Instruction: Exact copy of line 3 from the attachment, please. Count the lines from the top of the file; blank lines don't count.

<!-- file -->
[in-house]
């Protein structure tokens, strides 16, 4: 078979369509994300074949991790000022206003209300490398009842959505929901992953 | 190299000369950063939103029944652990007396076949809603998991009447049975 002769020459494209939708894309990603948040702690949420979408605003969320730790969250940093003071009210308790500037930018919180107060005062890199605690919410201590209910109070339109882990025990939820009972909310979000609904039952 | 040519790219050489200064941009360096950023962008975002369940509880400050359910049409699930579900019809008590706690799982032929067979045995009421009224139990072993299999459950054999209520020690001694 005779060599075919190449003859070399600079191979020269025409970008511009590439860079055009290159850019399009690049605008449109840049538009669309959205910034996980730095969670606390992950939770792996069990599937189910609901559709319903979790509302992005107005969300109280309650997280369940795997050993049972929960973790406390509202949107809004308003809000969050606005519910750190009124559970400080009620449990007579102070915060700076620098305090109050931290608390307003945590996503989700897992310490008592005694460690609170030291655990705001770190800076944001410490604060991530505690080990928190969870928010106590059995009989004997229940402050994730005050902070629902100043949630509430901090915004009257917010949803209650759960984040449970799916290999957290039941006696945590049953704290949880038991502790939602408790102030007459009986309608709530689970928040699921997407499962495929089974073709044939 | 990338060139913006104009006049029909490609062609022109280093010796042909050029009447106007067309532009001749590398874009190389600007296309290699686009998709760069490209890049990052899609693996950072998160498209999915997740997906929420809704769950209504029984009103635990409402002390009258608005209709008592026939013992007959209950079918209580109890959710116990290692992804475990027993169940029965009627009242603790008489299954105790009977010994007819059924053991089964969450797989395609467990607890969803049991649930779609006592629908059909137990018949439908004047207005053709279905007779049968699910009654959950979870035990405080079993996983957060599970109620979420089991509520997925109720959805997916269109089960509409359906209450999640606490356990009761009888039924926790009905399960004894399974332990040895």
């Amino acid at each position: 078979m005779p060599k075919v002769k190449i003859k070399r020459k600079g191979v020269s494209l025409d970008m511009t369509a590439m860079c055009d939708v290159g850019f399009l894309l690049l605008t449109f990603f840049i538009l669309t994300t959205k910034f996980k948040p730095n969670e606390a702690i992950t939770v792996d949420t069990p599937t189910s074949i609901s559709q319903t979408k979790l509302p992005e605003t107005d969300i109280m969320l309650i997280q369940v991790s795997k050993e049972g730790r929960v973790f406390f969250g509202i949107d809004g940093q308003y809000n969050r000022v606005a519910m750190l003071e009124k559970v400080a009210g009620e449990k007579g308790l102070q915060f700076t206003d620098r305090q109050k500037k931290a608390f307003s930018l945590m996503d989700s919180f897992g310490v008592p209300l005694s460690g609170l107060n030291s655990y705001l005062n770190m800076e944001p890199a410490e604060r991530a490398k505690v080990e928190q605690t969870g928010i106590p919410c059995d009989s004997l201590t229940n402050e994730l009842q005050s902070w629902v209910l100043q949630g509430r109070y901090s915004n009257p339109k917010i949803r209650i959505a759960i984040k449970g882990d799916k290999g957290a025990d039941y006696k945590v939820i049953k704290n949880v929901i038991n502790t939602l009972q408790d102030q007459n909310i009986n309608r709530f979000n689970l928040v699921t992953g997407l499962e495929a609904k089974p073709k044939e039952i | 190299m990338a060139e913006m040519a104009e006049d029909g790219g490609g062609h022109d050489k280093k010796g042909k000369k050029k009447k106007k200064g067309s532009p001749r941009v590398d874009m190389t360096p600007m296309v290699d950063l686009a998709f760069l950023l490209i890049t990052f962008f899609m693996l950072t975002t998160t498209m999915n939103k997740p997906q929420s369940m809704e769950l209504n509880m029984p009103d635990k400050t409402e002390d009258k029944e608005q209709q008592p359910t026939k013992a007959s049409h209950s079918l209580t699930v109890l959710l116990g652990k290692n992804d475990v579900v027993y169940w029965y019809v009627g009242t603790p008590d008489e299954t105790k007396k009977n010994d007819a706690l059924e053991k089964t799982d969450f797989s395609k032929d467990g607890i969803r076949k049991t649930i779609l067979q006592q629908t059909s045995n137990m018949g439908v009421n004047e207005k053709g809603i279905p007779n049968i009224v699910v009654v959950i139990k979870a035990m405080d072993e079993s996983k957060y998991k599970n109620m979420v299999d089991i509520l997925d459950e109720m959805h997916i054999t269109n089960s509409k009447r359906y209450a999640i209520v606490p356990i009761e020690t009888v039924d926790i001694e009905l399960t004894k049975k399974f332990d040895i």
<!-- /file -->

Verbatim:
């Amino acid at each position: 078979m005779p060599k075919v002769k190449i003859k070399r020459k600079g191979v020269s494209l025409d970008m511009t369509a590439m860079c055009d939708v290159g850019f399009l894309l690049l605008t449109f990603f840049i538009l669309t994300t959205k910034f996980k948040p730095n969670e606390a702690i992950t939770v792996d949420t069990p599937t189910s074949i609901s559709q319903t979408k979790l509302p992005e605003t107005d969300i109280m969320l309650i997280q369940v991790s795997k050993e049972g730790r929960v973790f406390f969250g509202i949107d809004g940093q308003y809000n969050r000022v606005a519910m750190l003071e009124k559970v400080a009210g009620e449990k007579g308790l102070q915060f700076t206003d620098r305090q109050k500037k931290a608390f307003s930018l945590m996503d989700s919180f897992g310490v008592p209300l005694s460690g609170l107060n030291s655990y705001l005062n770190m800076e944001p890199a410490e604060r991530a490398k505690v080990e928190q605690t969870g928010i106590p919410c059995d009989s004997l201590t229940n402050e994730l009842q005050s902070w629902v209910l100043q949630g509430r109070y901090s915004n009257p339109k917010i949803r209650i959505a759960i984040k449970g882990d799916k290999g957290a025990d039941y006696k945590v939820i049953k704290n949880v929901i038991n502790t939602l009972q408790d102030q007459n909310i009986n309608r709530f979000n689970l928040v699921t992953g997407l499962e495929a609904k089974p073709k044939e039952i | 190299m990338a060139e913006m040519a104009e006049d029909g790219g490609g062609h022109d050489k280093k010796g042909k000369k050029k009447k106007k200064g067309s532009p001749r941009v590398d874009m190389t360096p600007m296309v290699d950063l686009a998709f760069l950023l490209i890049t990052f962008f899609m693996l950072t975002t998160t498209m999915n939103k997740p997906q929420s369940m809704e769950l209504n509880m029984p009103d635990k400050t409402e002390d009258k029944e608005q209709q008592p359910t026939k013992a007959s049409h209950s079918l209580t699930v109890l959710l116990g652990k290692n992804d475990v579900v027993y169940w029965y019809v009627g009242t603790p008590d008489e299954t105790k007396k009977n010994d007819a706690l059924e053991k089964t799982d969450f797989s395609k032929d467990g607890i969803r076949k049991t649930i779609l067979q006592q629908t059909s045995n137990m018949g439908v009421n004047e207005k053709g809603i279905p007779n049968i009224v699910v009654v959950i139990k979870a035990m405080d072993e079993s996983k957060y998991k599970n109620m979420v299999d089991i509520l997925d459950e109720m959805h997916i054999t269109n089960s509409k009447r359906y209450a999640i209520v606490p356990i009761e020690t009888v039924d926790i001694e009905l399960t004894k049975k399974f332990d040895i």